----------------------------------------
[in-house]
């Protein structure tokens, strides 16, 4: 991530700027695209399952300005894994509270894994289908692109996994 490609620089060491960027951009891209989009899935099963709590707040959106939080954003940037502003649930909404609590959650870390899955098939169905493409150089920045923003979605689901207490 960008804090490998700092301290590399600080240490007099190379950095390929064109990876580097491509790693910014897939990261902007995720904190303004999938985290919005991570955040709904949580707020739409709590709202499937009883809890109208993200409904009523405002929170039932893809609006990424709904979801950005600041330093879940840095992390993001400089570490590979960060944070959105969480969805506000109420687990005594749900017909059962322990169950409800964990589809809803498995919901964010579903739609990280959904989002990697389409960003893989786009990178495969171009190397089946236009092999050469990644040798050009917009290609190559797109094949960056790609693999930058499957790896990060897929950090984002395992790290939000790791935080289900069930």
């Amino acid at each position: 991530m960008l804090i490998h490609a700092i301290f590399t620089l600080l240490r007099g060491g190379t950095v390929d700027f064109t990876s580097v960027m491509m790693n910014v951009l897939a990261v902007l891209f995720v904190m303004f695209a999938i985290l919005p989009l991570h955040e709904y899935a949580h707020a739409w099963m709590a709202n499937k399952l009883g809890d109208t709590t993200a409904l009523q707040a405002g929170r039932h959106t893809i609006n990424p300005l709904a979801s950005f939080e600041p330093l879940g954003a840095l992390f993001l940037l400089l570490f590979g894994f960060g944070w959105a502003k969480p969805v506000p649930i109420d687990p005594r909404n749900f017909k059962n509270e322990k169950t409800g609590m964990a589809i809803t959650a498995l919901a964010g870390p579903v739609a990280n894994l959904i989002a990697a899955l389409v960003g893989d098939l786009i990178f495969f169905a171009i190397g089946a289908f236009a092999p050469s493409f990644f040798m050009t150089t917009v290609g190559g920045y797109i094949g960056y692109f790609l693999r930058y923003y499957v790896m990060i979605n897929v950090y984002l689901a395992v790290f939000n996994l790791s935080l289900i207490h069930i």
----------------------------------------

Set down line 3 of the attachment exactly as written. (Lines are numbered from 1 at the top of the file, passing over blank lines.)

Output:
């Amino acid at each position: 991530m960008l804090i490998h490609a700092i301290f590399t620089l600080l240490r007099g060491g190379t950095v390929d700027f064109t990876s580097v960027m491509m790693n910014v951009l897939a990261v902007l891209f995720v904190m303004f695209a999938i985290l919005p989009l991570h955040e709904y899935a949580h707020a739409w099963m709590a709202n499937k399952l009883g809890d109208t709590t993200a409904l009523q707040a405002g929170r039932h959106t893809i609006n990424p300005l709904a979801s950005f939080e600041p330093l879940g954003a840095l992390f993001l940037l400089l570490f590979g894994f960060g944070w959105a502003k969480p969805v506000p649930i109420d687990p005594r909404n749900f017909k059962n509270e322990k169950t409800g609590m964990a589809i809803t959650a498995l919901a964010g870390p579903v739609a990280n894994l959904i989002a990697a899955l389409v960003g893989d098939l786009i990178f495969f169905a171009i190397g089946a289908f236009a092999p050469s493409f990644f040798m050009t150089t917009v290609g190559g920045y797109i094949g960056y692109f790609l693999r930058y923003y499957v790896m990060i979605n897929v950090y984002l689901a395992v790290f939000n996994l790791s935080l289900i207490h069930i």